Daniel couldn’t help noticing that Chilton hesitated before he answered, and it wasn’t contentment that Daniel heard in his voice. It was more like resignation. Daniel wondered what had happened in Chilton’s life in the year he’d been gone.

“Has it escaped the
ton
’s notice that you look over the young ladies every Season, but at thirty-three you have yet to make a match?”

Reflections of the fire flashed in Chilton Cummerford’s eyes as he warmed to the debate. “Ah—but don’t let your memory fail you so quickly. The
ton
doesn’t care as much about the second son of a title as it does a title.”

“Oh, the title again.”

“You can’t escape it. Society considers it downright vulgar when an eligible earl leaves Town and doesn’t attend even one party of the Season.”

Daniel’s smile turned to a grin. “It sounds as if someone is trying to intimidate me. Did anyone send you to speak to me about my neglected duties?”

Chilton shook his head, but the movement was so slight Daniel might have missed it in the dim firelight had he not been watching his friend so closely.

“Right now you are the most eligible gentleman on the market in London, and the
ton
wants you to attend the parties and act like you know it.”

“What a wretched thought,” Daniel muttered, and then took a deep breath.

“I understand that you don’t want to be leg-shackled, but it’s expected of you.”

“I’m beginning to believe you are the one responsible for telling the gossips that I was returning to London to find a wife.”

Chilton’s lips curved in a roguish smile. “Why would I want to tell on my best friend?”

“Jealousy, of course.”

“Right.” Chilton huffed under his breath and stirred in his chair. “I’m filled with envy because you are now an earl with all the responsibilities the title carries, and I am still merely a second son with a generous income and absolutely no responsibilities whatsoever.”

Daniel shrugged and wondered why he couldn’t decide if Chilton was mocking him or himself. There was something about his friend that was different, but Daniel couldn’t quite put his finger on what it was. Yet.

He chose to ignore Chilton’s comment and said, “No doubt Gretchen or Aunt Mattie let it slip to someone that I intended to come back to town for the purpose of making a match. It appears that my returning to claim a bride has made the
ton
happy.”

“Deliriously so.”

“If not myself.”

“You don’t matter. It’s the title that is important. There’s already a wager in the book at White’s that you’ll have your first offer from some young lady’s father tomorrow morning before you’ve finished dressing.”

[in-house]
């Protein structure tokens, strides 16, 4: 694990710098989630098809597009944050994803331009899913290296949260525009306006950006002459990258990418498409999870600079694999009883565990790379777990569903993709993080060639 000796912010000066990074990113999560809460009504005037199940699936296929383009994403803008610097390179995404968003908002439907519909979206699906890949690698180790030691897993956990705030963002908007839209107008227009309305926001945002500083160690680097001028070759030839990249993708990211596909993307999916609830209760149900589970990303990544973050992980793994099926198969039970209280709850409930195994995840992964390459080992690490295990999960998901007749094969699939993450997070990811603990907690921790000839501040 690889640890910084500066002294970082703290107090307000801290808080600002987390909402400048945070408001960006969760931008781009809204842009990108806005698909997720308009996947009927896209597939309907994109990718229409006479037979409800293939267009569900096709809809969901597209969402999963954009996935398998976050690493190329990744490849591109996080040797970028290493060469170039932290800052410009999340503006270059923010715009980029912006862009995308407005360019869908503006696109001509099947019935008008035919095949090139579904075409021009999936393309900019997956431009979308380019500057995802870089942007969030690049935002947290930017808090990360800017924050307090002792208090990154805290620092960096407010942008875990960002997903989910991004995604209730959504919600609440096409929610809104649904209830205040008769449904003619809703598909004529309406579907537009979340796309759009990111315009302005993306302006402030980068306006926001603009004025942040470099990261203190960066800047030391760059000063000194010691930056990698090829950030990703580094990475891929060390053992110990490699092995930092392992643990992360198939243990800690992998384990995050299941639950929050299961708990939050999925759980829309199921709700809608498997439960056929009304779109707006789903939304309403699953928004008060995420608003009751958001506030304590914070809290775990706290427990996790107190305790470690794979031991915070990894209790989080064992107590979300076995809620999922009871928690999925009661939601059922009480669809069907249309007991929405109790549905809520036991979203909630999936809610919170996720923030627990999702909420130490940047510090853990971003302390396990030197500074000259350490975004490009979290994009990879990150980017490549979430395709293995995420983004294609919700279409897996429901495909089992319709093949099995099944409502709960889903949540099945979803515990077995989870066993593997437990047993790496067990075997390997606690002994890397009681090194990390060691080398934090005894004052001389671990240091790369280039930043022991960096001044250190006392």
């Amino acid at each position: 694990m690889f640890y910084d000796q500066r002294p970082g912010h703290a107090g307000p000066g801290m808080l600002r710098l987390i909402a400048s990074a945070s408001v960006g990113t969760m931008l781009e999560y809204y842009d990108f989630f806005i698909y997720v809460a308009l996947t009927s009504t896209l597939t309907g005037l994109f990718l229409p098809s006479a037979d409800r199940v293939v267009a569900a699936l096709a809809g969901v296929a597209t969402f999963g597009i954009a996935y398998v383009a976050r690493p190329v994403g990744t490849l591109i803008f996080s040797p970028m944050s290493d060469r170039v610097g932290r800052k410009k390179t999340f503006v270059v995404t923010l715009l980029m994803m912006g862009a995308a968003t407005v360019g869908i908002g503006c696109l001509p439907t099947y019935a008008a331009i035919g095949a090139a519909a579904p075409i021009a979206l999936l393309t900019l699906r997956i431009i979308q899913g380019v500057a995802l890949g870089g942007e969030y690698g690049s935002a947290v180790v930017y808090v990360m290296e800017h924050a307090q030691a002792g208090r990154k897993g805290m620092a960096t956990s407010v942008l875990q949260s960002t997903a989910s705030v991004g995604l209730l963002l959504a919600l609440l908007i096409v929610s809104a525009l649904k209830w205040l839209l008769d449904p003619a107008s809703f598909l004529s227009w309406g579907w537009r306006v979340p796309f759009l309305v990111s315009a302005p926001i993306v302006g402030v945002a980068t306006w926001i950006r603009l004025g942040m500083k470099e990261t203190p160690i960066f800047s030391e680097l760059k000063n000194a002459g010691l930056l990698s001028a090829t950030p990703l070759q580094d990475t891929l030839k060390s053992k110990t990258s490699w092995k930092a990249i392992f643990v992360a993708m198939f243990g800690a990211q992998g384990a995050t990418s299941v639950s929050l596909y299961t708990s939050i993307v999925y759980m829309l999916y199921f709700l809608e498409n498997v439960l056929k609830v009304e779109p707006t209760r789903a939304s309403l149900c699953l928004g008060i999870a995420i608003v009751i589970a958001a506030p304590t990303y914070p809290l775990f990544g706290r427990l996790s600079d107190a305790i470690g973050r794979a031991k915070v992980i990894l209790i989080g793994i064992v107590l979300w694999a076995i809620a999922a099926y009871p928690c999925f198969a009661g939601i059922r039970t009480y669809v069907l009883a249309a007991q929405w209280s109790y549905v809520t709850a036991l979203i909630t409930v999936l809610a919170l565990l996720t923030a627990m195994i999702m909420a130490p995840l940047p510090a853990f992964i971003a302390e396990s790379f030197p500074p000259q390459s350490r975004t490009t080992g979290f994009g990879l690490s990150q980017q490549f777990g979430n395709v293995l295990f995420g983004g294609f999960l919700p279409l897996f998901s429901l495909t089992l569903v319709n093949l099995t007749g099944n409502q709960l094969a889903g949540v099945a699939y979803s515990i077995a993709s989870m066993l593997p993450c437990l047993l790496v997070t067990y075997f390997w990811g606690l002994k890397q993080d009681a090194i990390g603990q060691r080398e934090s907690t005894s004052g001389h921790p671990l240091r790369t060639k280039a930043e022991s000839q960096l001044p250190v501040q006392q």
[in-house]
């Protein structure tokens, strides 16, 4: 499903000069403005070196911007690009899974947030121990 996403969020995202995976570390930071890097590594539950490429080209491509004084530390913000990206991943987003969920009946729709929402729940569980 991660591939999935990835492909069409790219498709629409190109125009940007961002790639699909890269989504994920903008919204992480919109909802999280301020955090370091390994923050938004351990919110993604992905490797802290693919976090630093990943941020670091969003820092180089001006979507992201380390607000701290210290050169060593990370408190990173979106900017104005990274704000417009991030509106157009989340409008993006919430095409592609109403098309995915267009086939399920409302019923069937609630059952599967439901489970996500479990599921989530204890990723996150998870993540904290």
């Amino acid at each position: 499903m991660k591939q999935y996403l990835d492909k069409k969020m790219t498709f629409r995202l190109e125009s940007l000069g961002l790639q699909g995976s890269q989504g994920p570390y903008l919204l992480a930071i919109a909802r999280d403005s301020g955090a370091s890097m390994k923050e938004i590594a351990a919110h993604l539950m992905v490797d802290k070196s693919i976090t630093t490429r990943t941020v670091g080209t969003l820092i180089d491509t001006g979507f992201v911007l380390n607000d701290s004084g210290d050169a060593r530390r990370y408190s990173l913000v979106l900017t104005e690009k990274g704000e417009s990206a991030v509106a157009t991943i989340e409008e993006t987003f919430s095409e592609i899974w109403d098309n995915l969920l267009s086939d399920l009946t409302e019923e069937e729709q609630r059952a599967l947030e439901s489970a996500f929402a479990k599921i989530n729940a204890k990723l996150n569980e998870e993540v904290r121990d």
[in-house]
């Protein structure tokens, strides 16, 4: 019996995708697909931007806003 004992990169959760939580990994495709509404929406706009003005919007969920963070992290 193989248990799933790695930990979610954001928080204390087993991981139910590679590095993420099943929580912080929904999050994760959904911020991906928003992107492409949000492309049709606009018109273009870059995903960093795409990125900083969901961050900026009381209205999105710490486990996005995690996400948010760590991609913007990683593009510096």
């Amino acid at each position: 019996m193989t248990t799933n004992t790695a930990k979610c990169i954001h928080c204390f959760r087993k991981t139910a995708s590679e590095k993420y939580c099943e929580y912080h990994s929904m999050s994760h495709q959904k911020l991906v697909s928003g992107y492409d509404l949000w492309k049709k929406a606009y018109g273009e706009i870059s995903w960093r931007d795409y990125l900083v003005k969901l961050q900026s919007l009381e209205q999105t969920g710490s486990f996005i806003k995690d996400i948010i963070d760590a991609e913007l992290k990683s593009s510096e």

Daniel inhaled the deep, satisfying aroma of the brandy before he sipped his drink. He then looked at Chilton and asked, “How much did you wager?”

“Danny, do you think I would bet on my oldest and dearest friend?”

“In an instant.”

“Five pounds.”

“Ouch. Why so little?”

“I expect to lose.”

Daniel laughed again. He’d missed Chilton and the carefree days of their youth. In the past they had enjoyed spending their nights gaming at the private tables and drinking until dawn broke the sky. Most of their days had been spent gambling or racing horses. But Daniel knew those times of ignoring all the rules were behind him. His destiny was now to be a respectable, married member of the
ton
, not a rakish bachelor in search of debauchery.

“Back in Town, and in less than twenty-four hours, I’m in White’s book? I’m flattered.”

“Now, that sounds like the old Daniel.”

“Damn, Chilton,” Daniel said, letting his guard drop for a moment as he stared into the fire. “Life was so much easier before I came into the title. Back when I was merely the Honorable Daniel Colebrooke, with no thought of ever stepping into my father’s shoes.”

Chilton drained his glass before saying, “You’re up to the task.”

There were times over the past two years when he didn’t think he was. Daniel had no idea of the magnitude of his father’s wealth until the earl’s death. Being the second son born, Daniel had no thoughts of ever becoming the Earl of Colebrooke. That honor should have fallen to his brother. Not Daniel. He had been content to live in London playing the carefree role of the gentleman rogue.

Daniel picked up the brandy decanter from the table beside him and passed it to Chilton. “I don’t relish the idea of having a wife,” Daniel said.

“What man does? It’s just an easier life when you have no one depending on you.”

“Well said.”

“But you must choose a girl suitable to be your countess if you don’t want the title to pass to your cousin and his son. You have no choice,” his friend reminded.